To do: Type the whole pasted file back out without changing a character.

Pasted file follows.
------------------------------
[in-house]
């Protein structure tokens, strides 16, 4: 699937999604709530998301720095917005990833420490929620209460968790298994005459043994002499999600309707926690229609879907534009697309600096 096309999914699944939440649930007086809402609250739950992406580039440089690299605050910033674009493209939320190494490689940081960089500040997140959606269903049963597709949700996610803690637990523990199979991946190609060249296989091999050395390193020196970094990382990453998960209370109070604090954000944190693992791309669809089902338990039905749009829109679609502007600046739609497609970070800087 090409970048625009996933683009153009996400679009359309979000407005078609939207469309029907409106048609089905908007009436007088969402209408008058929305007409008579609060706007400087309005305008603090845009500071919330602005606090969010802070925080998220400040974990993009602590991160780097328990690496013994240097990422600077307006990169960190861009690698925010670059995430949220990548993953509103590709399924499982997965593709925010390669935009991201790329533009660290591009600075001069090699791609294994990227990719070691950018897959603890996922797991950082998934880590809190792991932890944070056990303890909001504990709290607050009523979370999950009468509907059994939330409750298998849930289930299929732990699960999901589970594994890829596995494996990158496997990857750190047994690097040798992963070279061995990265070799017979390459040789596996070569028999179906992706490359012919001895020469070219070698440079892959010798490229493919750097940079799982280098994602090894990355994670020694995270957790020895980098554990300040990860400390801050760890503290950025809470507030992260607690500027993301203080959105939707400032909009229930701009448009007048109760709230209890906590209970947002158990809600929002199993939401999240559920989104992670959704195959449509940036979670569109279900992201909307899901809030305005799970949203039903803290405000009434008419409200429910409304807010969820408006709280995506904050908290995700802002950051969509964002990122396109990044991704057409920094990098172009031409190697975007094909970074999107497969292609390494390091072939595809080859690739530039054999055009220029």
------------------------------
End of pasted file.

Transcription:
[in-house]
């Protein structure tokens, strides 16, 4: 699937999604709530998301720095917005990833420490929620209460968790298994005459043994002499999600309707926690229609879907534009697309600096 096309999914699944939440649930007086809402609250739950992406580039440089690299605050910033674009493209939320190494490689940081960089500040997140959606269903049963597709949700996610803690637990523990199979991946190609060249296989091999050395390193020196970094990382990453998960209370109070604090954000944190693992791309669809089902338990039905749009829109679609502007600046739609497609970070800087 090409970048625009996933683009153009996400679009359309979000407005078609939207469309029907409106048609089905908007009436007088969402209408008058929305007409008579609060706007400087309005305008603090845009500071919330602005606090969010802070925080998220400040974990993009602590991160780097328990690496013994240097990422600077307006990169960190861009690698925010670059995430949220990548993953509103590709399924499982997965593709925010390669935009991201790329533009660290591009600075001069090699791609294994990227990719070691950018897959603890996922797991950082998934880590809190792991932890944070056990303890909001504990709290607050009523979370999950009468509907059994939330409750298998849930289930299929732990699960999901589970594994890829596995494996990158496997990857750190047994690097040798992963070279061995990265070799017979390459040789596996070569028999179906992706490359012919001895020469070219070698440079892959010798490229493919750097940079799982280098994602090894990355994670020694995270957790020895980098554990300040990860400390801050760890503290950025809470507030992260607690500027993301203080959105939707400032909009229930701009448009007048109760709230209890906590209970947002158990809600929002199993939401999240559920989104992670959704195959449509940036979670569109279900992201909307899901809030305005799970949203039903803290405000009434008419409200429910409304807010969820408006709280995506904050908290995700802002950051969509964002990122396109990044991704057409920094990098172009031409190697975007094909970074999107497969292609390494390091072939595809080859690739530039054999055009220029």